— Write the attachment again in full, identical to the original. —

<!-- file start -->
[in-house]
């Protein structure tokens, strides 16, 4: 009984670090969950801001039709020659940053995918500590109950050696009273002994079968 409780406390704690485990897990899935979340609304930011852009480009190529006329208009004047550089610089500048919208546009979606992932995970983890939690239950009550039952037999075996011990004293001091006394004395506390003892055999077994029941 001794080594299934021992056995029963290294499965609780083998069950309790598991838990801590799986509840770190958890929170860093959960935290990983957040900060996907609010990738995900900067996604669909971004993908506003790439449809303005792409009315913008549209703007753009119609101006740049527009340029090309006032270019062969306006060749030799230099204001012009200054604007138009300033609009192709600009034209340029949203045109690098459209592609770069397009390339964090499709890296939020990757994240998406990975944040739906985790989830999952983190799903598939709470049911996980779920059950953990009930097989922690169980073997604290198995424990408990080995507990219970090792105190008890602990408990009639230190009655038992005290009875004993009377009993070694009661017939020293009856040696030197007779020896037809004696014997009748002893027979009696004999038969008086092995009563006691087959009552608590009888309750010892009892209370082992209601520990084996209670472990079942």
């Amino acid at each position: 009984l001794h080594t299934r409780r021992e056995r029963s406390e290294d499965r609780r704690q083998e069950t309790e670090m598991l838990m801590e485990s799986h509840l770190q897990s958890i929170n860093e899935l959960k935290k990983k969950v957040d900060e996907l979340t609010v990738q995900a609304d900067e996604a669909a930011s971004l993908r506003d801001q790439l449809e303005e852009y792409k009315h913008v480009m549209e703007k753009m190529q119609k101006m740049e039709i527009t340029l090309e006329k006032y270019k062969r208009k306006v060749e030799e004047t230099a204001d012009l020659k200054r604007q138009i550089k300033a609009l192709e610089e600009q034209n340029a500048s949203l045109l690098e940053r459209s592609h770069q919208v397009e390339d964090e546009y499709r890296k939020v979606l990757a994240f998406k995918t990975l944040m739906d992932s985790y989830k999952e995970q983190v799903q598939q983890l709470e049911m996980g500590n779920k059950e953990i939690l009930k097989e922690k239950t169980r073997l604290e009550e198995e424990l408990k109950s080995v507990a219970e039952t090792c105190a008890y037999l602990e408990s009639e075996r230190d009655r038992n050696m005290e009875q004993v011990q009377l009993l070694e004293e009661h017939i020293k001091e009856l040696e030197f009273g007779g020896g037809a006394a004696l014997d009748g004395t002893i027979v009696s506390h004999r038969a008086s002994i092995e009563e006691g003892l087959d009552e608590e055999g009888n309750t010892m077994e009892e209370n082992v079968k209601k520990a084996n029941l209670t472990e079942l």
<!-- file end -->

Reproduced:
[in-house]
């Protein structure tokens, strides 16, 4: 009984670090969950801001039709020659940053995918500590109950050696009273002994079968 409780406390704690485990897990899935979340609304930011852009480009190529006329208009004047550089610089500048919208546009979606992932995970983890939690239950009550039952037999075996011990004293001091006394004395506390003892055999077994029941 001794080594299934021992056995029963290294499965609780083998069950309790598991838990801590799986509840770190958890929170860093959960935290990983957040900060996907609010990738995900900067996604669909971004993908506003790439449809303005792409009315913008549209703007753009119609101006740049527009340029090309006032270019062969306006060749030799230099204001012009200054604007138009300033609009192709600009034209340029949203045109690098459209592609770069397009390339964090499709890296939020990757994240998406990975944040739906985790989830999952983190799903598939709470049911996980779920059950953990009930097989922690169980073997604290198995424990408990080995507990219970090792105190008890602990408990009639230190009655038992005290009875004993009377009993070694009661017939020293009856040696030197007779020896037809004696014997009748002893027979009696004999038969008086092995009563006691087959009552608590009888309750010892009892209370082992209601520990084996209670472990079942």
């Amino acid at each position: 009984l001794h080594t299934r409780r021992e056995r029963s406390e290294d499965r609780r704690q083998e069950t309790e670090m598991l838990m801590e485990s799986h509840l770190q897990s958890i929170n860093e899935l959960k935290k990983k969950v957040d900060e996907l979340t609010v990738q995900a609304d900067e996604a669909a930011s971004l993908r506003d801001q790439l449809e303005e852009y792409k009315h913008v480009m549209e703007k753009m190529q119609k101006m740049e039709i527009t340029l090309e006329k006032y270019k062969r208009k306006v060749e030799e004047t230099a204001d012009l020659k200054r604007q138009i550089k300033a609009l192709e610089e600009q034209n340029a500048s949203l045109l690098e940053r459209s592609h770069q919208v397009e390339d964090e546009y499709r890296k939020v979606l990757a994240f998406k995918t990975l944040m739906d992932s985790y989830k999952e995970q983190v799903q598939q983890l709470e049911m996980g500590n779920k059950e953990i939690l009930k097989e922690k239950t169980r073997l604290e009550e198995e424990l408990k109950s080995v507990a219970e039952t090792c105190a008890y037999l602990e408990s009639e075996r230190d009655r038992n050696m005290e009875q004993v011990q009377l009993l070694e004293e009661h017939i020293k001091e009856l040696e030197f009273g007779g020896g037809a006394a004696l014997d009748g004395t002893i027979v009696s506390h004999r038969a008086s002994i092995e009563e006691g003892l087959d009552e608590e055999g009888n309750t010892m077994e009892e209370n082992v079968k209601k520990a084996n029941l209670t472990e079942l």